Freedom of religion, according to Stalin

In a subtle and complex piece, ‘Marxism and the National Question’ (1913), Stalin explicitly links the policy of the RSDLP on national self-determination with religion. Here he writes of both freedom of religion and the need to agitate against the harmful, reactionary elements of religion:

The programme of the Social-Democrats contains a clause on freedom of religion. According to this clause any group of persons have the right to profess any religion they please: Catholicism, the religion of the Orthodox Church, etc. Social-Democrats will combat all forms of religious persecution, be it of members of the Orthodox Church, Catholics or Protestants. Does this mean that Catholicism, Protestantism, etc., “do not contradict the precise meaning” of the programme? No, it does not. Social-Democrats will always protest against persecution of Catholicism or Protestantism; they will always defend the right of nations to profess any religion they please; but at the same time, on the basis of a correct understanding of the interests of the proletariat, they will carry on agitation against Catholicism, Protestantism and the religion of the Orthodox Church in order to achieve the triumph of the socialist world outlook.

The same logic applies to the national question:

The same must be said of self-determination. Nations have a right to arrange their affairs as they please; they have a right to preserve any of their national institutions, whether beneficial or harmful – nobody can (nobody has a right to!) forcibly interfere in the life of a nation. But that does not mean that Social-Democracy will not combat and agitate against the harmful institutions of nations and against the inexpedient demands of nations. On the contrary, it is the duty of Social-Democracy to conduct such agitation and to endeavour to influence the will of nations so that the nations may arrange their affairs in the way that will best correspond to the interests of the proletariat.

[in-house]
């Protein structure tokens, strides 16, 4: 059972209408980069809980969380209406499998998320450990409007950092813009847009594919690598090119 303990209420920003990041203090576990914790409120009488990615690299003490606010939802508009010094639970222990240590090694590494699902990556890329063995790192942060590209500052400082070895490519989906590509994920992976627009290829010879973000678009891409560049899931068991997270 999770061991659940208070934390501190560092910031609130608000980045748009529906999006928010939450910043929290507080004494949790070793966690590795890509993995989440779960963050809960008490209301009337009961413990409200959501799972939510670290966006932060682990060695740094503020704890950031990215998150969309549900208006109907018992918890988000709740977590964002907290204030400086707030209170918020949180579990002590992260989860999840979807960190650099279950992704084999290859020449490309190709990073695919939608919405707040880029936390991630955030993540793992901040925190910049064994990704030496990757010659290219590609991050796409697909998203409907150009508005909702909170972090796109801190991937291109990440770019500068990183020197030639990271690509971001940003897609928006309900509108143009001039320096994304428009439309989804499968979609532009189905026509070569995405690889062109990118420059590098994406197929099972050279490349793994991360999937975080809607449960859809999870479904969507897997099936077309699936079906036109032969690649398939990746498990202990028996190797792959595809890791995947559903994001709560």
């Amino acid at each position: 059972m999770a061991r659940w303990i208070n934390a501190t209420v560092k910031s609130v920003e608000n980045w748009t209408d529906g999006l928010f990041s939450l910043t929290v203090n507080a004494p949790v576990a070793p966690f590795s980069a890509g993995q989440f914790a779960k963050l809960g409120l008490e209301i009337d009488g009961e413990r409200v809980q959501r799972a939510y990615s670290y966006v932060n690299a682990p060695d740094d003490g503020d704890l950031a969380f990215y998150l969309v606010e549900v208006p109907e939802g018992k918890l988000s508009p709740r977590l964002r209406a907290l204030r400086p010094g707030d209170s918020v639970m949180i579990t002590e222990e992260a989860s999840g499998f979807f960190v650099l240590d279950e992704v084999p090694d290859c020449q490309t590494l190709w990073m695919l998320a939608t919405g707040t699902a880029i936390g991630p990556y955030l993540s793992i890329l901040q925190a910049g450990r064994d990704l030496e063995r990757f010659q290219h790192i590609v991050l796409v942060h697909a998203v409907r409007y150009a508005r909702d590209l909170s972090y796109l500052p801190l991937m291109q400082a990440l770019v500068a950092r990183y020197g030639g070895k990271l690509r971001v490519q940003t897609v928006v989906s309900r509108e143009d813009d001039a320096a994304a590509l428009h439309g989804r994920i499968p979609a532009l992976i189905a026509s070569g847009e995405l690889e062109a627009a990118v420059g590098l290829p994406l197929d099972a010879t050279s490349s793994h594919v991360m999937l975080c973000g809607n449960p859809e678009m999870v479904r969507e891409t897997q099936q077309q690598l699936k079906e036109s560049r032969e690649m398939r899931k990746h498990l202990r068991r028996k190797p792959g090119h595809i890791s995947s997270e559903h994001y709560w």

‘Marxism and the National Question’, in Works, vol. 2, pp. 368-69.

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Long Live the First of May, Russian Revolutionary style

Not many people are engaged in reading Stalin these days, which is a pity. He actually writes rather well. For instance, take his leaflet on the First of May:

As far back as last century, the workers of all countries resolved to celebrate annually this day, the First of May. That was in 1889, when, at the Paris Congress of the Socialists of all countries, the workers resolved to proclaim, precisely on this day, the First of May, when nature is awakening from her winter sleep, when the woods and hills are donning their green mantles and the fields and meadows are adorning themselves with flowers, when the sun shines more warmly, the joy of revival fills the air and nature gives herself up to dancing and rejoicing—they resolved to proclaim loudly and openly to the whole world, precisely on this day, that the workers are bringing spring to mankind and deliverance from the shackles of capitalism, that it is the mission of the workers to renovate the world on the basis of freedom and socialism.

Every class has its own favourite festivals. The nobility introduced their festivals, and on them they proclaim their “right” to rob the peasants. The bourgeoisie have their festivals and on them they “justify” their “right” to exploit the workers. The clergy, too, have their festivals, and on them they eulogise the existing system under which the toilers die in poverty while the idlers wallow in luxury.

The workers, too, must have their festival, and on it they must proclaim: universal labour, universal freedom, universal equality of all men. That festival is the festival of the First of May…

“We do not worship the golden calf!” We do not want the kingdom of the bourgeoisie and the oppressors! Damnation and death to capitalism and its horrors of poverty and bloodshed! Long live the kingdom of labour, long live socialism!

That is what the class-conscious workers of all countries proclaim on this day.

‘Long Live the First of May’, in Works, vol .2, pp 225-26.